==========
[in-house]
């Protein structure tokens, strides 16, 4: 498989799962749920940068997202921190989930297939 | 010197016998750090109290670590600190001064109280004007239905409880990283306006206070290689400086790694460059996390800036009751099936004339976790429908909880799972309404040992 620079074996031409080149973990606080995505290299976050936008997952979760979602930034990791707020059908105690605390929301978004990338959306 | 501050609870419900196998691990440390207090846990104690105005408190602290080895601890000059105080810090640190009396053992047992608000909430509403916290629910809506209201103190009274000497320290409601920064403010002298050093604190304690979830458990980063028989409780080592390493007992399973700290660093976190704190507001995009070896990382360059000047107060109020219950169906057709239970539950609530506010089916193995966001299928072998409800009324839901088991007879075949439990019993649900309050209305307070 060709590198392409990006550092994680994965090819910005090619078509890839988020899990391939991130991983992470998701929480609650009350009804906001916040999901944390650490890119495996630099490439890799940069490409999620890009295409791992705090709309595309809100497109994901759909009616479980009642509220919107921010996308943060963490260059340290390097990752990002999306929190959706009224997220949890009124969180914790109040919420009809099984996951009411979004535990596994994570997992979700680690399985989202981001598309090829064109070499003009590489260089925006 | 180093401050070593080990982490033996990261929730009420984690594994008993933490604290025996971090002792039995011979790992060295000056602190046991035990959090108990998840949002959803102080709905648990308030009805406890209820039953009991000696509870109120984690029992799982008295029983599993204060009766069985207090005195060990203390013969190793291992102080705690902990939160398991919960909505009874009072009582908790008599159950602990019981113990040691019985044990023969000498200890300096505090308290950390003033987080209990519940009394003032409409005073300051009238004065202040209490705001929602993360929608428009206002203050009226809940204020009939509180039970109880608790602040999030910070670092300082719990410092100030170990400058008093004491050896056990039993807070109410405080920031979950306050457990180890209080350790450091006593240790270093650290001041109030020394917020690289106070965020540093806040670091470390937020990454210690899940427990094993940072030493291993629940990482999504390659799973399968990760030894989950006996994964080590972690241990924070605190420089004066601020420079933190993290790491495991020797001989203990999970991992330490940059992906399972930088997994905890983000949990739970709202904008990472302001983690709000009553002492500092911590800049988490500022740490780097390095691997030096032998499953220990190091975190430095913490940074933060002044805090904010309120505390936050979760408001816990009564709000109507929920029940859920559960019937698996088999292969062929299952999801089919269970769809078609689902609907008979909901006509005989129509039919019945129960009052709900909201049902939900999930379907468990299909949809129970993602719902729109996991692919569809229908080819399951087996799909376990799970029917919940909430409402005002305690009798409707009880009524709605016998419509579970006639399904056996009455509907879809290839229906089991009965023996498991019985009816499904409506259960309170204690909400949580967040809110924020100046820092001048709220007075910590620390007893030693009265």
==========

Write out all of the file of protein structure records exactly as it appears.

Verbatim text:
[in-house]
């Protein structure tokens, strides 16, 4: 498989799962749920940068997202921190989930297939 | 010197016998750090109290670590600190001064109280004007239905409880990283306006206070290689400086790694460059996390800036009751099936004339976790429908909880799972309404040992 620079074996031409080149973990606080995505290299976050936008997952979760979602930034990791707020059908105690605390929301978004990338959306 | 501050609870419900196998691990440390207090846990104690105005408190602290080895601890000059105080810090640190009396053992047992608000909430509403916290629910809506209201103190009274000497320290409601920064403010002298050093604190304690979830458990980063028989409780080592390493007992399973700290660093976190704190507001995009070896990382360059000047107060109020219950169906057709239970539950609530506010089916193995966001299928072998409800009324839901088991007879075949439990019993649900309050209305307070 060709590198392409990006550092994680994965090819910005090619078509890839988020899990391939991130991983992470998701929480609650009350009804906001916040999901944390650490890119495996630099490439890799940069490409999620890009295409791992705090709309595309809100497109994901759909009616479980009642509220919107921010996308943060963490260059340290390097990752990002999306929190959706009224997220949890009124969180914790109040919420009809099984996951009411979004535990596994994570997992979700680690399985989202981001598309090829064109070499003009590489260089925006 | 180093401050070593080990982490033996990261929730009420984690594994008993933490604290025996971090002792039995011979790992060295000056602190046991035990959090108990998840949002959803102080709905648990308030009805406890209820039953009991000696509870109120984690029992799982008295029983599993204060009766069985207090005195060990203390013969190793291992102080705690902990939160398991919960909505009874009072009582908790008599159950602990019981113990040691019985044990023969000498200890300096505090308290950390003033987080209990519940009394003032409409005073300051009238004065202040209490705001929602993360929608428009206002203050009226809940204020009939509180039970109880608790602040999030910070670092300082719990410092100030170990400058008093004491050896056990039993807070109410405080920031979950306050457990180890209080350790450091006593240790270093650290001041109030020394917020690289106070965020540093806040670091470390937020990454210690899940427990094993940072030493291993629940990482999504390659799973399968990760030894989950006996994964080590972690241990924070605190420089004066601020420079933190993290790491495991020797001989203990999970991992330490940059992906399972930088997994905890983000949990739970709202904008990472302001983690709000009553002492500092911590800049988490500022740490780097390095691997030096032998499953220990190091975190430095913490940074933060002044805090904010309120505390936050979760408001816990009564709000109507929920029940859920559960019937698996088999292969062929299952999801089919269970769809078609689902609907008979909901006509005989129509039919019945129960009052709900909201049902939900999930379907468990299909949809129970993602719902729109996991692919569809229908080819399951087996799909376990799970029917919940909430409402005002305690009798409707009880009524709605016998419509579970006639399904056996009455509907879809290839229906089991009965023996498991019985009816499904409506259960309170204690909400949580967040809110924020100046820092001048709220007075910590620390007893030693009265």